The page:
My reasoning for adding the peroxide solution to the concentrated sulfuric acid, contrary to the normally better way, was the possibility of destabilizing peroxide by tying up the water in solution by sulfuric acid protonating it, having the peroxide about as concentrated as it is to begin with, and heating the whole thing with heat from the protonating of water with sulfuric acid. The opposite order of mixing has peroxide and water being thoroughly protonated, (+)H2O-OH along with H3O(+), but at least the peroxides, reactive in a bimolecular reaction, are dilute.
This is a mixing in need of what chemical engineers are good for: fashioning a devise that slowly mixes the two, while effectively transferring the heat of reaction away. The rest of us just try to get away with chilling the sulfuric and very carefully adding chilled peroxide to it.
That video is overall really good. Kudos to the professor!
I came across this question previously. I too initially thought add A->W just like I was taught undergraduate chemistry. But turns out that this is not necessarily the preferred method in forming piranha solution.
If you take a t look at https://www.youtube.com/watch?v=aA8mC5RIj5k&list=UUMrurXFYJyXaXVRWXK4xAOg
Time mark 6:17 or so you can see the instruction is to add peroxide to acid.
From what I recall from Dr. Haim Weizman this quick scene in the video generated a lot of questions. Reviewers of the video commented and questioned this as it seemed counter intuitive to them as well. If I recall there were some technical reasons, degree of reactivity, heat capacity of acid vs peroxide solution to do it in this sequence. The exact reason I cannot recall. I did remember that the degree of preference was only slightly better in this direction over the other and the take home message was hazard of heat generation was rapid and high so the reaction should always be done very carefully with good thermal cooling controls.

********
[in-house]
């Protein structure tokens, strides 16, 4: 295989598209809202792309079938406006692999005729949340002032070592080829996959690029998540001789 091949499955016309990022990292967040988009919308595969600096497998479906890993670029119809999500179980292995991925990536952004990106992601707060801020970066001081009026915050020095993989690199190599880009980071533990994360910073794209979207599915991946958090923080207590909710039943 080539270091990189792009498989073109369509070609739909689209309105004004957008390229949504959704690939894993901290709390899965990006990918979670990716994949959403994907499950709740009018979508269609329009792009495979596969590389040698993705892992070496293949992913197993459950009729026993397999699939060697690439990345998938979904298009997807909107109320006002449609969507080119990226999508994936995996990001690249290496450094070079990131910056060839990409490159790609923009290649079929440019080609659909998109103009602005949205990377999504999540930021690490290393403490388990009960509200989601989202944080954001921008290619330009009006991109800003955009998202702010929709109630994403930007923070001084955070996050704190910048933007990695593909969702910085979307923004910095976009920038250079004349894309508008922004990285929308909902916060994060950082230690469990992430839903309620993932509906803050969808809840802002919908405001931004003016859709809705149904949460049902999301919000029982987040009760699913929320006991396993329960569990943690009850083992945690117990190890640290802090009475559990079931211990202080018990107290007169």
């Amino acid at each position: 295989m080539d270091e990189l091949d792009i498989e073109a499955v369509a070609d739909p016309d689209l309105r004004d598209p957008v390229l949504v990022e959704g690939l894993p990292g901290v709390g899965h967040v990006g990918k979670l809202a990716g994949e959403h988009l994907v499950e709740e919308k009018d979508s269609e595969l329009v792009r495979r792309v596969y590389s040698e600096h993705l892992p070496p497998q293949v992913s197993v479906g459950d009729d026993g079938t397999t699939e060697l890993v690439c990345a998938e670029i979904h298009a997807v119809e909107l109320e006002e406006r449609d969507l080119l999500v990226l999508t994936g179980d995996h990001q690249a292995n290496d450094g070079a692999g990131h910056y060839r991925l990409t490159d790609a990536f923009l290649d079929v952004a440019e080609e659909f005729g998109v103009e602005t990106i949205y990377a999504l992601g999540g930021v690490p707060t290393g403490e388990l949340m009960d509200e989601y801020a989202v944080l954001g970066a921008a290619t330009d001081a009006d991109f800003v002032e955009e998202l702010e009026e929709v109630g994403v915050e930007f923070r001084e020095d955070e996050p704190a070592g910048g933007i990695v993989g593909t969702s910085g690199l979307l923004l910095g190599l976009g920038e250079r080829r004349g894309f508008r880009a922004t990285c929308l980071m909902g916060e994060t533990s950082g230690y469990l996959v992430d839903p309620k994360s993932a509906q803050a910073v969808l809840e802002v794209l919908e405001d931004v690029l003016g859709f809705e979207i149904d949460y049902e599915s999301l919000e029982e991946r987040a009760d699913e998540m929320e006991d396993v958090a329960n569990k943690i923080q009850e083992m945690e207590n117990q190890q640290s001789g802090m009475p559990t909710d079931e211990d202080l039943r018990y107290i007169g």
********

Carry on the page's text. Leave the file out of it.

I’ve cc’ed Dr. Weizman as he might be able to contribute more.
Ken Smith, CHP CIH RRPT
University of California
Interim Director of EH&S
Laboratory Safety Manager
voice (510) 882-3499
Wayne, I say pour conc. acid into the peroxide allowing the acid to dissolve into the peroxide, thus allowing the ionizing acid to dilute into the entire volume of peroxide on contact. Pouring peroxide into the conc.acid would cause the peroxide to "spit" off the surface of the acid, as there will be pockets of conc. acid ionizing with smaller volumes of peroxide, without any medium to absorb the heat of solution.
Acid into water is what I was always taught for the reasoning above.
Sent from 4G LTE Smartphone
When preparing piranha solution, do we add acid to the peroxide or the peroxide to the acid. I see different opinions on this. What is the standard practice?
CSI Represents NY in Nationwide State Rankings. Learn more>>>
Previous post | Top of Page | Next post